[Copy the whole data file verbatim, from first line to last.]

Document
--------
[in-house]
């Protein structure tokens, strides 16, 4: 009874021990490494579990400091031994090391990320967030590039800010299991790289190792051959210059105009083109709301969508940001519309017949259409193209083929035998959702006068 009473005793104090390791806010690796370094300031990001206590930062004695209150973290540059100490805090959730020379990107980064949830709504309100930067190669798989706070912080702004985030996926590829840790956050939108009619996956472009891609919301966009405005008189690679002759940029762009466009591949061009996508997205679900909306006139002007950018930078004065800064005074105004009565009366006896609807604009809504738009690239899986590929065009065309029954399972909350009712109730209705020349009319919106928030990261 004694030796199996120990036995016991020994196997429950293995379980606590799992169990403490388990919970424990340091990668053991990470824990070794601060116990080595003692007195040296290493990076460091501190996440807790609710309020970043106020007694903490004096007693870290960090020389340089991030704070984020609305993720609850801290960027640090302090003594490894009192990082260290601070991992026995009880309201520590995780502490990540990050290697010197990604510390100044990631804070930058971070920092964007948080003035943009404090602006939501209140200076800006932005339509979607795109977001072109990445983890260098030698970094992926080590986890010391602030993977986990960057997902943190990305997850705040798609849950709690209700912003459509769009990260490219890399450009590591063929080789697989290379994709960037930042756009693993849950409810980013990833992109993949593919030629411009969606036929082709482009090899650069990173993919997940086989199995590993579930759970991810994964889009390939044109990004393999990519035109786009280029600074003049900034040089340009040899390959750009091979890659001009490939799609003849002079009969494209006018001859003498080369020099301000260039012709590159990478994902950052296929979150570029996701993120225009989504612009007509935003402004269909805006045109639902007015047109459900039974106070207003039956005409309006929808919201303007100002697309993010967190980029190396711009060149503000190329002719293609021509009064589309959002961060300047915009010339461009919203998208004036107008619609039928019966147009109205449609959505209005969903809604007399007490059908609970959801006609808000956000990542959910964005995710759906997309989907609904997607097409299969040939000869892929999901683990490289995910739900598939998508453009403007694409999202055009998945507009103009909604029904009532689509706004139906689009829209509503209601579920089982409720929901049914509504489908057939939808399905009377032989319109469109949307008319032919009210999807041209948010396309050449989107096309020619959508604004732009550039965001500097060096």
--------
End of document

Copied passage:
[in-house]
């Protein structure tokens, strides 16, 4: 009874021990490494579990400091031994090391990320967030590039800010299991790289190792051959210059105009083109709301969508940001519309017949259409193209083929035998959702006068 009473005793104090390791806010690796370094300031990001206590930062004695209150973290540059100490805090959730020379990107980064949830709504309100930067190669798989706070912080702004985030996926590829840790956050939108009619996956472009891609919301966009405005008189690679002759940029762009466009591949061009996508997205679900909306006139002007950018930078004065800064005074105004009565009366006896609807604009809504738009690239899986590929065009065309029954399972909350009712109730209705020349009319919106928030990261 004694030796199996120990036995016991020994196997429950293995379980606590799992169990403490388990919970424990340091990668053991990470824990070794601060116990080595003692007195040296290493990076460091501190996440807790609710309020970043106020007694903490004096007693870290960090020389340089991030704070984020609305993720609850801290960027640090302090003594490894009192990082260290601070991992026995009880309201520590995780502490990540990050290697010197990604510390100044990631804070930058971070920092964007948080003035943009404090602006939501209140200076800006932005339509979607795109977001072109990445983890260098030698970094992926080590986890010391602030993977986990960057997902943190990305997850705040798609849950709690209700912003459509769009990260490219890399450009590591063929080789697989290379994709960037930042756009693993849950409810980013990833992109993949593919030629411009969606036929082709482009090899650069990173993919997940086989199995590993579930759970991810994964889009390939044109990004393999990519035109786009280029600074003049900034040089340009040899390959750009091979890659001009490939799609003849002079009969494209006018001859003498080369020099301000260039012709590159990478994902950052296929979150570029996701993120225009989504612009007509935003402004269909805006045109639902007015047109459900039974106070207003039956005409309006929808919201303007100002697309993010967190980029190396711009060149503000190329002719293609021509009064589309959002961060300047915009010339461009919203998208004036107008619609039928019966147009109205449609959505209005969903809604007399007490059908609970959801006609808000956000990542959910964005995710759906997309989907609904997607097409299969040939000869892929999901683990490289995910739900598939998508453009403007694409999202055009998945507009103009909604029904009532689509706004139906689009829209509503209601579920089982409720929901049914509504489908057939939808399905009377032989319109469109949307008319032919009210999807041209948010396309050449989107096309020619959508604004732009550039965001500097060096």